Do you receive unsolicited invitations to share your research? “Dear Dr. <your name here>, We are honored to invite you to contribute a <paper/book chapter/presentation> at our distinguished <journal or conference>”. How can you tell if the publication or conference is legitimate? Has the fear of “predatory publishers” given you cold feet?
Are you excited to disseminate your research and looking for a good venue to reach your target audience? Are you intrigued, but wary, of the equity and global reach of open access publications? How can you evaluate the quality of unfamiliar research outlets and avoid unethical ones?
Stress no more. In this workshop you will learn tools and techniques to help you evaluate unfamiliar publishers and conferences. You will come to identify indicators of trust and red flags of caution. Apply these skills to your assessment of all dissemination methods: traditional journals and books, open access publications, conferences, and webinars. Learn how to avoid broad strokes that may lead to First World biases. Review the pros and cons of using black lists. Be able to identify reasonable article processing fees (APCs) and the role they play in both deceptive and legitimate publishing.
- Participants will learn the key criteria for evaluating credible research outlets and how to avoid biases in selecting dissemination venues.
- Participants will gain experience applying specific evaluation criteria to real world examples of publication and conference venues in various disciplines.
- Participants will build a tool kit of databases and resources to use in the evaluation of dissemination choices and be equipped to share with colleagues and students.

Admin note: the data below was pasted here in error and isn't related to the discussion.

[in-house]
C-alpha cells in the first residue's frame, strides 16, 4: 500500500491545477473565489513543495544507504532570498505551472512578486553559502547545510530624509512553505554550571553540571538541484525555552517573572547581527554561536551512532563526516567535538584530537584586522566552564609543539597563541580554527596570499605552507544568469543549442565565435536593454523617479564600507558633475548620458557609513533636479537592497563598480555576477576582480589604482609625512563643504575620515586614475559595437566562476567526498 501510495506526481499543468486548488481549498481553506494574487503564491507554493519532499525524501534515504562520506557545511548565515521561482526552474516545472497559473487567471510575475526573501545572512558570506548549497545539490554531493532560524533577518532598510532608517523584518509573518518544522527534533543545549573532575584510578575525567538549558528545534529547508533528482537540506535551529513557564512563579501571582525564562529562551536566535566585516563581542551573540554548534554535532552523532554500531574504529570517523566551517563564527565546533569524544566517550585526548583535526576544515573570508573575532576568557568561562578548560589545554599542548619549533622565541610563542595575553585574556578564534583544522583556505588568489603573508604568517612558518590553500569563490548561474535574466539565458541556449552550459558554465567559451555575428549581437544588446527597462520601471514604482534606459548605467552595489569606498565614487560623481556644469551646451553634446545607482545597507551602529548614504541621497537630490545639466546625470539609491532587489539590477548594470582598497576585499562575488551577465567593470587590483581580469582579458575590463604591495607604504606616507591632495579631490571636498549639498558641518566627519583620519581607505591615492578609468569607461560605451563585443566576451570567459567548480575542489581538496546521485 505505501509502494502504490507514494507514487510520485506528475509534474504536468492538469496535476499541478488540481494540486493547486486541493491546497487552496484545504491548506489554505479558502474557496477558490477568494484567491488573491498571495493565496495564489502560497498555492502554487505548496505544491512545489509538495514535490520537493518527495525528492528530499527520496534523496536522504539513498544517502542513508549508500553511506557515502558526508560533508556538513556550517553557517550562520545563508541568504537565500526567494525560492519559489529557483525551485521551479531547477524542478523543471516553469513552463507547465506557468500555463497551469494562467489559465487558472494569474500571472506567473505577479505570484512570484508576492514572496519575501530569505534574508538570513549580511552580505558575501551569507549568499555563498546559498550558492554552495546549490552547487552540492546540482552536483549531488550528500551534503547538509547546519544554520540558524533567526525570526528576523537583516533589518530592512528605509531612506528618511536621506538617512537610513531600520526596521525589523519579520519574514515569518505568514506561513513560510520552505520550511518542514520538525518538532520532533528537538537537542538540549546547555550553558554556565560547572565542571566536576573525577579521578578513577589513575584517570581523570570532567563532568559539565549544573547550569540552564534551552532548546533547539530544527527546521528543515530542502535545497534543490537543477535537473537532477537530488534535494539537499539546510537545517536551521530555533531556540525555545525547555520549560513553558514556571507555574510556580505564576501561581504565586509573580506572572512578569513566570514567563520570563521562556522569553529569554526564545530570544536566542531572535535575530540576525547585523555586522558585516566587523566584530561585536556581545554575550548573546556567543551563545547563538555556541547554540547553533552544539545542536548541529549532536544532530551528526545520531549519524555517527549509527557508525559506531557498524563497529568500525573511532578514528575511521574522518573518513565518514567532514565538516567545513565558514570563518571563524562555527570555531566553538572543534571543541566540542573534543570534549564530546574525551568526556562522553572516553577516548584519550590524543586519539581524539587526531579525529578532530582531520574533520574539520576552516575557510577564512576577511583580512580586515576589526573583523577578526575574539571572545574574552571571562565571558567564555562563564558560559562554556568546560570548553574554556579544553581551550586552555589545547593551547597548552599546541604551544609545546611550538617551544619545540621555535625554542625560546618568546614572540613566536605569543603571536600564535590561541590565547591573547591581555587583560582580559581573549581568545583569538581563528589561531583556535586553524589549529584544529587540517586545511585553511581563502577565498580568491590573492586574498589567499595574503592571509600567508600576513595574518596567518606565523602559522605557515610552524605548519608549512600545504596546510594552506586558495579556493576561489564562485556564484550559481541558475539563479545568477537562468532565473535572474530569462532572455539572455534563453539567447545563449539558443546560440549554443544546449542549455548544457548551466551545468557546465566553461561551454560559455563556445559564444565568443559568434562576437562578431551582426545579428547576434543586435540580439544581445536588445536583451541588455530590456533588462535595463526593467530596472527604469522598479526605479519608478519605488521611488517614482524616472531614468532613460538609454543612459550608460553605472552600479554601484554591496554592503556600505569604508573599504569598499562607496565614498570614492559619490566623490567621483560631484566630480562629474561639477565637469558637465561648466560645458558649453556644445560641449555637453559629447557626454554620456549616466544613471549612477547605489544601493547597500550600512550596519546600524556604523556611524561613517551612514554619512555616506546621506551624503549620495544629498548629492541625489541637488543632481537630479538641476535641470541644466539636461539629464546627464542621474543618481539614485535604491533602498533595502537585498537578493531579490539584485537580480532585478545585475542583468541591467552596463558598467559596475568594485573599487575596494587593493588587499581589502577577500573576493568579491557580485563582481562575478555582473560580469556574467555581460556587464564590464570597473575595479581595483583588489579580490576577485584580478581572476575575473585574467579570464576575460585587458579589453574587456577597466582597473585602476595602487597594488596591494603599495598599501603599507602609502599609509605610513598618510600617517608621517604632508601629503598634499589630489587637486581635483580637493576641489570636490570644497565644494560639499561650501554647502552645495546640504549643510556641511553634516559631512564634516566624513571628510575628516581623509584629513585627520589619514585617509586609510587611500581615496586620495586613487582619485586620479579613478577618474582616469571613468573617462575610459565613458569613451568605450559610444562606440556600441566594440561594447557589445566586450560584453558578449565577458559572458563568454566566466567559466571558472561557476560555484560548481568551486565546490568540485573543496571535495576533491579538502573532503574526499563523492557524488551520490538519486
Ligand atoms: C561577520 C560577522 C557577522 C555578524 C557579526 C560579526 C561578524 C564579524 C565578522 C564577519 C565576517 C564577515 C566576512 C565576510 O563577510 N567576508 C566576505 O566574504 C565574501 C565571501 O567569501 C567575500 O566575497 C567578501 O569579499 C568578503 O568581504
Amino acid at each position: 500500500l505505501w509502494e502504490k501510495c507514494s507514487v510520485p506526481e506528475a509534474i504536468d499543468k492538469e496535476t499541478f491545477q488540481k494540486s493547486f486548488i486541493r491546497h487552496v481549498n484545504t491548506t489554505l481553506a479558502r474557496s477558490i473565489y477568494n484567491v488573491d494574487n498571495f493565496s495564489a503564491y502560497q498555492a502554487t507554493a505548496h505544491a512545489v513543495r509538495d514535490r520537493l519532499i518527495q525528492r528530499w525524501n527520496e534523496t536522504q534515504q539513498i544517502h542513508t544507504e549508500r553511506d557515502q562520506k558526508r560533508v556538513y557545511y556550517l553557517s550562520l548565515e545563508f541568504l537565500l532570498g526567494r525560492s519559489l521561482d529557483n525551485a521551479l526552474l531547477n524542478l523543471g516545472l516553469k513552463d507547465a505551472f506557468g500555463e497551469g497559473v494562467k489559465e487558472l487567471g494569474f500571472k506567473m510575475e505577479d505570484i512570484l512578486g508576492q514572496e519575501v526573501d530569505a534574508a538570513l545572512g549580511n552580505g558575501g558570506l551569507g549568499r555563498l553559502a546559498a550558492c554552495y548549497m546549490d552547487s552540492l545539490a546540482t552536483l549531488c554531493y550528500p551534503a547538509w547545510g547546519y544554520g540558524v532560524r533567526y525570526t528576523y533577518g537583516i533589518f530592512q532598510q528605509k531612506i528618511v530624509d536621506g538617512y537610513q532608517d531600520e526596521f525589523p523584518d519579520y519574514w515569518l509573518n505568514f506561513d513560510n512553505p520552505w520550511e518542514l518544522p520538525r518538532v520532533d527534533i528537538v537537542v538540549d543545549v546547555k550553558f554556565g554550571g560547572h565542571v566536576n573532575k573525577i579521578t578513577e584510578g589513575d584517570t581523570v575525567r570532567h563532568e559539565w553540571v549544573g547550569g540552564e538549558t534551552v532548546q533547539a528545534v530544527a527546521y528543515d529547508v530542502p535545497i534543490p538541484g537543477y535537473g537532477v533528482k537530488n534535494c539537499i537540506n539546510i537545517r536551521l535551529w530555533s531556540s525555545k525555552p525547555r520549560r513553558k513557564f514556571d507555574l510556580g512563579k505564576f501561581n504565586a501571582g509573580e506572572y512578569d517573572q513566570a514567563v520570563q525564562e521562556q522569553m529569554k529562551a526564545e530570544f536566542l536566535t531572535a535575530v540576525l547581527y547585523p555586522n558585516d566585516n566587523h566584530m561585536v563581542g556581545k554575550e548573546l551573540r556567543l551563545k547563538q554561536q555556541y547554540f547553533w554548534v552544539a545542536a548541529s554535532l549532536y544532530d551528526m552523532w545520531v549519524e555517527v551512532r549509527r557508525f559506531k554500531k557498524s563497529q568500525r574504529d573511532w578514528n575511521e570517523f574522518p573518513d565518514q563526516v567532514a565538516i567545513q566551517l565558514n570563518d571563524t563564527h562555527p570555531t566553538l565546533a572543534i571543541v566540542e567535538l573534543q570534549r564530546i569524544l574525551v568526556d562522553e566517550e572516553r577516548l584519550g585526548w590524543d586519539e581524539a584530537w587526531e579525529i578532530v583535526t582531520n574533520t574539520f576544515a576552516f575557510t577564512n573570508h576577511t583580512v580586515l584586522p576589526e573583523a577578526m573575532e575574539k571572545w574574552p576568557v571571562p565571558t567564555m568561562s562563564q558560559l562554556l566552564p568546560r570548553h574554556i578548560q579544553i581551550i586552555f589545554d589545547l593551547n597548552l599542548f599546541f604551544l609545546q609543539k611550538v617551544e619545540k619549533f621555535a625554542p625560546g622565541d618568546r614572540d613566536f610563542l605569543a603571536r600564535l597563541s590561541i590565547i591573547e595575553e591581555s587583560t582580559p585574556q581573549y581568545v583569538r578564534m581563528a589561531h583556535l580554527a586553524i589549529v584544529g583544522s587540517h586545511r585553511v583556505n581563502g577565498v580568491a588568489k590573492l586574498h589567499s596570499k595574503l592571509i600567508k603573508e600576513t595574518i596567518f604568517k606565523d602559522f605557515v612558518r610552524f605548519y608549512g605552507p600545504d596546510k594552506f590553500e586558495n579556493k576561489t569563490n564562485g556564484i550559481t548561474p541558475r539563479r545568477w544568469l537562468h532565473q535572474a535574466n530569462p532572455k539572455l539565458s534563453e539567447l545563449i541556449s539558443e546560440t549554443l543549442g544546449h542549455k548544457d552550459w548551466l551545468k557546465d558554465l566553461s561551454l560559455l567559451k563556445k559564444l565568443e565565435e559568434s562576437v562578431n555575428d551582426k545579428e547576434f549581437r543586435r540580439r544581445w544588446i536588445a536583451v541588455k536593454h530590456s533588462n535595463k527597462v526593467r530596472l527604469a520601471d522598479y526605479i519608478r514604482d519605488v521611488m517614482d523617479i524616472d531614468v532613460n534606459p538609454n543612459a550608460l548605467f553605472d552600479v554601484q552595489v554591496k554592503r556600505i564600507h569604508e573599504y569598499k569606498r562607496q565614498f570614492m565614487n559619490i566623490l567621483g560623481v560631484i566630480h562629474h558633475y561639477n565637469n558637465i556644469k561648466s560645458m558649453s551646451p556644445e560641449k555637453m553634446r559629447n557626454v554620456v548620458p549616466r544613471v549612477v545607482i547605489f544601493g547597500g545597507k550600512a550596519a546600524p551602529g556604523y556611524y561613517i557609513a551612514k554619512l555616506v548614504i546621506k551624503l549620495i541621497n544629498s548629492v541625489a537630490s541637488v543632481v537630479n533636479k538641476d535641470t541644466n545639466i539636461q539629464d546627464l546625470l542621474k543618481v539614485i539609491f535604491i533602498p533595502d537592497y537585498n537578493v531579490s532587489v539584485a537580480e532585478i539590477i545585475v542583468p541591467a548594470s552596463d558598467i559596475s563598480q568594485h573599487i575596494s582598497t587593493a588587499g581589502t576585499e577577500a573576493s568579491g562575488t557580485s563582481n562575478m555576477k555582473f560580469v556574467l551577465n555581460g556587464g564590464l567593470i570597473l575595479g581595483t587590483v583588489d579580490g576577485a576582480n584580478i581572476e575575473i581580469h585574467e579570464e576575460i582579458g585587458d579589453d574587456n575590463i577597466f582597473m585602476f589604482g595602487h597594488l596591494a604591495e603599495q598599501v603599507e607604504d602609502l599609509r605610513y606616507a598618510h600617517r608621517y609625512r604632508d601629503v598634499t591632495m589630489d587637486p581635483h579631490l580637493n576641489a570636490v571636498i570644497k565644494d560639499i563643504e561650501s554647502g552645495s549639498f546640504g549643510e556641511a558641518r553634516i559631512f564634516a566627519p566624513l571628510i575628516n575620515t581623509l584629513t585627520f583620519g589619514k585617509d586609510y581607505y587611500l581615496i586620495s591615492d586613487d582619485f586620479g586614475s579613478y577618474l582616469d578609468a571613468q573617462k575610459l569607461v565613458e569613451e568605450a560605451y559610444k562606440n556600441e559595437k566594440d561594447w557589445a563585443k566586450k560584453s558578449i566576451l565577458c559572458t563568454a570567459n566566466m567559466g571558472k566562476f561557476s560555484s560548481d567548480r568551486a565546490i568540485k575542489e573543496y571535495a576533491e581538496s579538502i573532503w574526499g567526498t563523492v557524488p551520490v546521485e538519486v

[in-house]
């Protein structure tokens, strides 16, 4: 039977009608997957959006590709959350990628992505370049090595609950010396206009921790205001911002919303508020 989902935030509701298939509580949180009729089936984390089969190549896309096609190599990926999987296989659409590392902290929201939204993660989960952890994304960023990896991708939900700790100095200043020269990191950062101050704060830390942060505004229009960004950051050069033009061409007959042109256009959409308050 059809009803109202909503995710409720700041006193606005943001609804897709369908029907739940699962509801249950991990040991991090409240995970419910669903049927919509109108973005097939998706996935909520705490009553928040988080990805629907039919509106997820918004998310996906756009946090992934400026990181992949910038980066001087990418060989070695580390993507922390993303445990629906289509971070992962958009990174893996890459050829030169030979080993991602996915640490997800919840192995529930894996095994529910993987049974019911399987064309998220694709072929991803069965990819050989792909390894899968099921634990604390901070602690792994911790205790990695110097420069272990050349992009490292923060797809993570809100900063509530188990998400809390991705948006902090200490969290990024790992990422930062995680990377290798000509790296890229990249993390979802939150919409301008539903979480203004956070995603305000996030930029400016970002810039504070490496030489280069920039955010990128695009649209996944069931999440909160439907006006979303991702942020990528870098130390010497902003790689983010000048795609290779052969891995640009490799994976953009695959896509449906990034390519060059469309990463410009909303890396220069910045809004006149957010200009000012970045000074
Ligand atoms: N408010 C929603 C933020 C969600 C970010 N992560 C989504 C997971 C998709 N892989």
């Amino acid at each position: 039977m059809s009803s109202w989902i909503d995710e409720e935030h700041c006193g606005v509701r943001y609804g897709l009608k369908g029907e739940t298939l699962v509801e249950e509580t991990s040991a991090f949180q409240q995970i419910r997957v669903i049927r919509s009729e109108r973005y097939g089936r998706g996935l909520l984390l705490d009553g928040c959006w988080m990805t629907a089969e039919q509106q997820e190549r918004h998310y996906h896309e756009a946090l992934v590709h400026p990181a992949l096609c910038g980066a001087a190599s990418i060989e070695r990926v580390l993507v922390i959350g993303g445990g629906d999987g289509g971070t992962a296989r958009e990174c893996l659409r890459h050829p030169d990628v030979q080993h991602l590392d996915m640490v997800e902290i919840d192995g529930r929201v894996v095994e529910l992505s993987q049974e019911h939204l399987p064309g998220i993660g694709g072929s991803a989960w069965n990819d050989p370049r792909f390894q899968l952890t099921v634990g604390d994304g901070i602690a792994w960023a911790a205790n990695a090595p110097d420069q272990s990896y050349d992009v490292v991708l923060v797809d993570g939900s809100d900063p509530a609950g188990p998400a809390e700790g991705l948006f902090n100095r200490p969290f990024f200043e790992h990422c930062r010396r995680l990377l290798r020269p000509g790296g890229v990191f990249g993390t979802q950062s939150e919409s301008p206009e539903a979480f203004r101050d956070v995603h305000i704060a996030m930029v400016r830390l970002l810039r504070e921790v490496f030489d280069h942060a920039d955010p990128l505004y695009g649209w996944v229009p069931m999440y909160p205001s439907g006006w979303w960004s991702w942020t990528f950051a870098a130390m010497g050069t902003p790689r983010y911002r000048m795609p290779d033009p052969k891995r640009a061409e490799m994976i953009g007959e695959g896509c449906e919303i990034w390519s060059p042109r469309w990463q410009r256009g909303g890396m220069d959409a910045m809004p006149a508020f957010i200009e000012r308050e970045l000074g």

Speakers & Panelists
Perry Collins is the Scholarly Communications Librarian at the George A. Smathers Libraries, where she manages initiatives promoting open access in scholarship and education, intellectual property literacy, and digital publishing. Before joining UF in 2018, Collins held a similar position at the Ball State University Libraries, and worked for six years as a program officer in the Office of Digital Humanities at the National Endowment for the Humanities, a U.S. federal funding agency. Collins holds a M.L.I.S. from the University of Illinois at Urbana-Champaign and M.A. in American Studies from the University of Kansas.
Suzanne Stapleton is the Agricultural Sciences and Digital Initiatives Librarian at the George A. Smathers Libraries. She provides instruction, reference service, and participates in scholarly communications, focusing on research metrics and open access publishing with Florida Online Journals. Her research interests include information literacy, library publishing, publishing practices of agricultural scholars, and digital preservation of agricultural publications. Suzanne earned a Master of Science degree in Vegetable Crop Production from Cornell University and a Bachelor of Arts degree in Latin American Studies from Carleton College. Prior to joining the UF Libraries, Suzanne was a UF/IFAS Extension Agent.
Michelle Leonard/Tara Cataldo
Michelle Leonard is an associate university librarian in the Marston Science Library. She teaches workshops on the responsible conduct of research (RCR). Michelle served as the Principal Investigator for the $298,000 National Science Foundation grant project "Gaming Against Plagiarism" (2010-2012). She is the co-coordinator for the RCR Stakeholders Group, and served as a member of the Academic Integrity Task Force.
Tara Cataldo is the Biological Sciences Librarian in the George A. Smathers Libraries. She provides research and instructional support to the life science departments and directs the collections' operations of the Marston Science Library. Her research focuses on the use of digital information in higher education. Tara has her M.L.S. from the University of South Florida and she has been a librarian at UF for 20 years.